Our open-source, cross-platform machine learning library, NeoML, appeared on GitHub about a year ago. Ever since, the ABBYY team has been hard at work updating the framework: we moved to Azure DevOps for regular assemblies, added support for new platforms, expanded the list of algorithms available, improved the productivity, and—the most important thing that you’ve all been waiting so patiently for—integrated a Python interface into the library.
What is a machine learning framework, and how does ABBYY use it?
Why did ABBYY make its development open source?
Open-source code is the main source of innovation in today’s software development. For that reason, we are striving to make the NeoML library accessible to an even wider user base. First, this enables us to obtain help from other machine learning specialists from all over the world who use, test, and refine our technology. Furthermore, we can study the opportunities to use ABBYY algorithms in new business scenarios. Finally, applying the company’s technologies to a variety of problems will enable us in the future to create an ecosystem that works on our software.
What has changed since the first version was released?
- NeoML 2.0 has become faster: the speed of running traditional algorithms on a range of problems has improved tenfold, while training neural networks is now 30% faster. This optimization is particularly useful to specialists and companies that train ML models on cloud services, and will also help simplify the development of mobile applications for customers.
- The library supports about 20 new methods of machine learning, including 10 new network layers and new methods of optimization. This means that members of the business and science community will now be able to supplement applications with resources for object identification, classification, regression, clustering, semantic segmentation, and verification, using the very latest platforms and architectures to perform these tasks.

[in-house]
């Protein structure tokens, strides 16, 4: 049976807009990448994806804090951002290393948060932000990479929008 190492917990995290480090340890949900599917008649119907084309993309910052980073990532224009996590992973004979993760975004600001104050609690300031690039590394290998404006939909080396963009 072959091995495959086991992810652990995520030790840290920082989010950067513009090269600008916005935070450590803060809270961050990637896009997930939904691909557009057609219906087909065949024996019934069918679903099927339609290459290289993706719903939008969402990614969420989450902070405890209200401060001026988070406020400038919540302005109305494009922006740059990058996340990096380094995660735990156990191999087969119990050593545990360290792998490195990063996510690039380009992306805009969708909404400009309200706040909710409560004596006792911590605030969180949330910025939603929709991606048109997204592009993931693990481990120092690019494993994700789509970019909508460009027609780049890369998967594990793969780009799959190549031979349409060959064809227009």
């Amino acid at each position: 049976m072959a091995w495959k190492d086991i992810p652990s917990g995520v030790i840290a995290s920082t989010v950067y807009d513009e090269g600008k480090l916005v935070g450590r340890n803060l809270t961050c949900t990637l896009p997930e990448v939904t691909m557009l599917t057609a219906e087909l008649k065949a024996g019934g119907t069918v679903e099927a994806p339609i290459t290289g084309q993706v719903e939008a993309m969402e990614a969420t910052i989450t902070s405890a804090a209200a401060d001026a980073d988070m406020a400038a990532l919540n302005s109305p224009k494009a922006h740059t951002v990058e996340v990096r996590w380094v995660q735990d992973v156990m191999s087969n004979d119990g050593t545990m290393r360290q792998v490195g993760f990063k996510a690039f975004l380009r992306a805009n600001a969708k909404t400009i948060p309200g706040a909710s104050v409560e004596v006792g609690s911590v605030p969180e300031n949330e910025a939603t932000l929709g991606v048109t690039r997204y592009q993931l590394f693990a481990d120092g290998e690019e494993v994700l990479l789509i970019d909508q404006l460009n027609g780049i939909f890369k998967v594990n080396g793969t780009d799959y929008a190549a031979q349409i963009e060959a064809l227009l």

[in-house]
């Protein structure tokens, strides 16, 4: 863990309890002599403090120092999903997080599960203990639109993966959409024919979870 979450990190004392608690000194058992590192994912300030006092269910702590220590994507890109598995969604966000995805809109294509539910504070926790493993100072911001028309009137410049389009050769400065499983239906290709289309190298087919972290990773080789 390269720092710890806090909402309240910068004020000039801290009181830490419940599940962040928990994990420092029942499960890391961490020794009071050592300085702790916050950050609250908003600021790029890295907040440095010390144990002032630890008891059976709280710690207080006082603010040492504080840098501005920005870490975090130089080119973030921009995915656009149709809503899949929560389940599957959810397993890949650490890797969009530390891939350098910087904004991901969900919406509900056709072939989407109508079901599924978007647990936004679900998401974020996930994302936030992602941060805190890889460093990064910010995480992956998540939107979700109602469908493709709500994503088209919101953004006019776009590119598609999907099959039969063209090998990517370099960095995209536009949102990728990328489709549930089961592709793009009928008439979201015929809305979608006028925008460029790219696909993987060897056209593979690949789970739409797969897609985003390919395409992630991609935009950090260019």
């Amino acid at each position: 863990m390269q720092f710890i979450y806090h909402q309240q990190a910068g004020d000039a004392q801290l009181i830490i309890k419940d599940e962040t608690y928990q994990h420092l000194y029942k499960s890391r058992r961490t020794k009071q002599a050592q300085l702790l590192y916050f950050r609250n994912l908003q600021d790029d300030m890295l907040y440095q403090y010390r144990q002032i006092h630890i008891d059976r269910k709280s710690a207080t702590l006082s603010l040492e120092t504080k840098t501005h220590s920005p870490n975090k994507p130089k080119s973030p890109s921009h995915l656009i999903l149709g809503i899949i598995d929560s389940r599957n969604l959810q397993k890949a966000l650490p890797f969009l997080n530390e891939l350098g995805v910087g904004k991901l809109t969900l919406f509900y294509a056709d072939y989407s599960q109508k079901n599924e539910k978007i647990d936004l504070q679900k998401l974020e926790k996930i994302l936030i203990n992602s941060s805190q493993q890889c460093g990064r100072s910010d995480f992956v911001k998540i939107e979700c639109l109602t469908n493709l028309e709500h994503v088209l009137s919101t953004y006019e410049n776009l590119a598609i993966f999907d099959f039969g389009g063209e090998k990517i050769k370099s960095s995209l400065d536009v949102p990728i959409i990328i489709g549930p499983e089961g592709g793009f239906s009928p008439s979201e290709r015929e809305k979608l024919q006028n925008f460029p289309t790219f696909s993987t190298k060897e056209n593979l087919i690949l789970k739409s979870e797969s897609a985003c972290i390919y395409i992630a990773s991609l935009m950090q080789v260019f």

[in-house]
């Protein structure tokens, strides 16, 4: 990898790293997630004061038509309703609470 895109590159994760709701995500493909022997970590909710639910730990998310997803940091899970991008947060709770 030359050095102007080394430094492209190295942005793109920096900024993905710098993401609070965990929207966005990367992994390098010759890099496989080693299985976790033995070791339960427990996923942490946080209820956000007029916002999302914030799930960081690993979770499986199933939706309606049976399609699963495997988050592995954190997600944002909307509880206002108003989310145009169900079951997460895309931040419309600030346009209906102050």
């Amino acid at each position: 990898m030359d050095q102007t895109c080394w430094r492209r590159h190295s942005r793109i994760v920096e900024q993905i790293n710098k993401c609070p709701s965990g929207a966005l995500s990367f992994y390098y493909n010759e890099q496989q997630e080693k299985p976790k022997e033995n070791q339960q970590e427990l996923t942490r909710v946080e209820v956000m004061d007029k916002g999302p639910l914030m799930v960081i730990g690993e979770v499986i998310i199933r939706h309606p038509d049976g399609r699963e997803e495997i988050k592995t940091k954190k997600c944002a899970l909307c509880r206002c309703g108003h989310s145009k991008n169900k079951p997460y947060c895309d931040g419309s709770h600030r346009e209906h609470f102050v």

- The new version supports the automatic calculation of gradients—an important function for rapidly running neural networks from various architectures.
- The framework also allows you to work in new environments including Apple M1 processors and graphics processors on Linux, plus integrated Intel models—thereby considerably increasing the opportunities to develop applications for customers.
Now, the library is also accessible to users of Python—one of the most popular programming languages for data analysis and machine learning.
The new Python interface has not only allowed us to increase the library’s scope of application, but also to refine how NeoML works. Many scenarios for the use of external ML frameworks were closed off, simplifying and optimizing the way ABBYY’s engineers work. The process itself of creating the new interface helped us to look at the existing platform from a more critical perspective and correct some flaws. In addition, it’s easier to get started and begin experimenting with the library in Python itself.
Furthermore, the Python version of NeoML is fully compatible with the C++ version. Any model using the library’s standard elements can be loaded and used in the С++ version, and vice versa.
How and where can NeoML be used?
ABBYY applies NeoML tools to all of its products involving natural language processing and computer vision tasks, including the Intelligent Document Processing platform ABBYY FlexiCapture and ABBYY Vantage, mobile applications, and other innovative solutions for the global market.
Furthermore, NeoML is already being used by independent developers and researchers from the USA, Canada, Germany, the Netherlands, Brazil, China, India, Vietnam, South Korea, and other countries.
Access to the source code can be obtained from the official project repository on GitHub. NeoML can be used on Windows, Linux, macOS, iOS, and Android. The library supports both CPU and GPU processors. The framework’s open-source code is provided subject to Apache License 2.0.
In the near future, our engineers at ABBYY intend to enhance the Python interface, tackle distributed machine learning and JIT compliance, as well as add new methods and optimize old ones. Stay tuned!
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